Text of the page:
Playing as I drove out of Webster’s parking lot this afternoon: Bebel Gilberto’s ethereal version of August Day Song


4 Responses to “”

  1. Anonymous Says:

    “A teacher affects eternity; he can never tell where his influence stops.” Henry Adams
    Michelle, God bless your soul.  The impact you are making in this rather “unique” school district is immeasurable.  Thankfully, we have people like you making all the difference.  =D  Keep it woman!  It sounds like you are doing a fine, fine job.  Those kids must be extra special to have a speech pathologist like you. Moreover, the school district’s even luckier to have a person as noble as you, working for them!
    God Bless!

  2. argonaut Says:

    Hey Sunmy! I was talking about people like you! I technically don’t teach! Okay, maybe I teach kids how to talk … but I don’t have the monumental task that you real teachers face … teaching a kid how to learn and then making sure he learns the material he’s supposed to in order to survive in this big, wide world. Loads of information! Not to mention those two magical words … behavioral management. I would be overwhelmed and could never … do what y’all do. You all are the selfless, noble ones. Teaching seems like such a consuming profession, taxing your time, resources, emotions. I don’t know how … you do it. Thanks for your effusions of encouragement! You must inspire your 6th graders to no end. I bet they love you! I would love to have had a teacher like you.I am reading an excerpt from Pas on Amazon’s site as we speak. Will get my hands on it asap! Can’t guarantee plowing through it too soon, however, since I have The Amazing Adventures of Kavalier and Clay lying at the foot of my bed. Can’t wait to crack Pas open, however, thanks to your endless praise for it!May we ever sit at His feet,Michelle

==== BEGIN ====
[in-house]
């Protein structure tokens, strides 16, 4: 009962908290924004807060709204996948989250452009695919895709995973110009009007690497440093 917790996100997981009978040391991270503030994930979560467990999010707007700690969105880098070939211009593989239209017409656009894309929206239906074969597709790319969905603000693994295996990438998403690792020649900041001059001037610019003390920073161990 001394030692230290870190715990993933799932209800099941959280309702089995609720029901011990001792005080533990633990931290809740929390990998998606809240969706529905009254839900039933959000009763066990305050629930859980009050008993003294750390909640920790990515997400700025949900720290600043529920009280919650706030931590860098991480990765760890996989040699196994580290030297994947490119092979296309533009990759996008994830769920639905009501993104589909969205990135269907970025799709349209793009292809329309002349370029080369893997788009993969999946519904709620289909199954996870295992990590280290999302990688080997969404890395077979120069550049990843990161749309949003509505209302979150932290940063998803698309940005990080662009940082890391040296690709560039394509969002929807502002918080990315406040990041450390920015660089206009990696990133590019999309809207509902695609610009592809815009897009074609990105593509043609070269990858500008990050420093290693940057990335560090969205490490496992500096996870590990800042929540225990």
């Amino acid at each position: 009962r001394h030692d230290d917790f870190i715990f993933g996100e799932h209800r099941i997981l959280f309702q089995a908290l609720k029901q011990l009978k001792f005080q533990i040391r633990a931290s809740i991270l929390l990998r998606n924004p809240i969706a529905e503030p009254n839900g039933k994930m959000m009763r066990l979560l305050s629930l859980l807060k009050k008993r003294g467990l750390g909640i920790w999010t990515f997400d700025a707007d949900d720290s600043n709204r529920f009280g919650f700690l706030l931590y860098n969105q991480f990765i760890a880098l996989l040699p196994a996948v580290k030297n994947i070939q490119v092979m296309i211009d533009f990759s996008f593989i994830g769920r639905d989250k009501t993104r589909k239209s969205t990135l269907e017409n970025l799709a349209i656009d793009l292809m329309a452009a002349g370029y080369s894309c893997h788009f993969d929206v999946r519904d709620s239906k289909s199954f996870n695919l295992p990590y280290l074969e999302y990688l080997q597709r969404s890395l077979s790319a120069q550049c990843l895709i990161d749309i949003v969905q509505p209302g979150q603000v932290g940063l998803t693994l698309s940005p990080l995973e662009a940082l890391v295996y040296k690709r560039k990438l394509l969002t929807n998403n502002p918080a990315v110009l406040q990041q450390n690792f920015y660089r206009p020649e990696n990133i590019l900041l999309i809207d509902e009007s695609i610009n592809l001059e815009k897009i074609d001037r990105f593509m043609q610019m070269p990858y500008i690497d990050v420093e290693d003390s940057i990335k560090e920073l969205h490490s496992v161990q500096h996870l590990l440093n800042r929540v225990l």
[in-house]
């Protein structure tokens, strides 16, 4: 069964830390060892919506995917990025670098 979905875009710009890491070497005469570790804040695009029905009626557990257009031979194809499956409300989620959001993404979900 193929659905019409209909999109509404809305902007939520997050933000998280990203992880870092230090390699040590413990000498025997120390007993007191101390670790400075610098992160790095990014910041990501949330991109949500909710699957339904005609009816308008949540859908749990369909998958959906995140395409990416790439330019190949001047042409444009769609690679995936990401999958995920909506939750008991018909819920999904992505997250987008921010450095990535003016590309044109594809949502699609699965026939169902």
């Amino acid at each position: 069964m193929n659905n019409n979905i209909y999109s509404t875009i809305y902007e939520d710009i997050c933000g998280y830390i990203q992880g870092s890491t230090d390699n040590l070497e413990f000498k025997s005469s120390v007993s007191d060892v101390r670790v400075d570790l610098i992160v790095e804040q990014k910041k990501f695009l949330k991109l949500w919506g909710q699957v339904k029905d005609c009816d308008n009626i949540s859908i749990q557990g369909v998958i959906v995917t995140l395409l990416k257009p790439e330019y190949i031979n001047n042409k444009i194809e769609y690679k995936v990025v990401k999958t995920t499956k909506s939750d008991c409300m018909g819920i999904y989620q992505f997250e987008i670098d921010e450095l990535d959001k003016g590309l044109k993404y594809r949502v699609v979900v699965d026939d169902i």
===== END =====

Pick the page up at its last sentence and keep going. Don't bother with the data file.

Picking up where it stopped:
3. Anonymous Says:

    Michelle, I am telling you..why didn’t we meet while I was living in So.Cal?  I bet we know all of the same people too. (if not just a few.)
    Golly, at least we crossed paths through cyberspace somehow.  It’s so amazing how much technology has advanced within the past 10 years.  Man, I remember using Prodigy back in the day for emailing.  In fact, email was a military invention used for military operations/purposes. Crazy how advanced technology has come along…and it’s still advancing. Wow.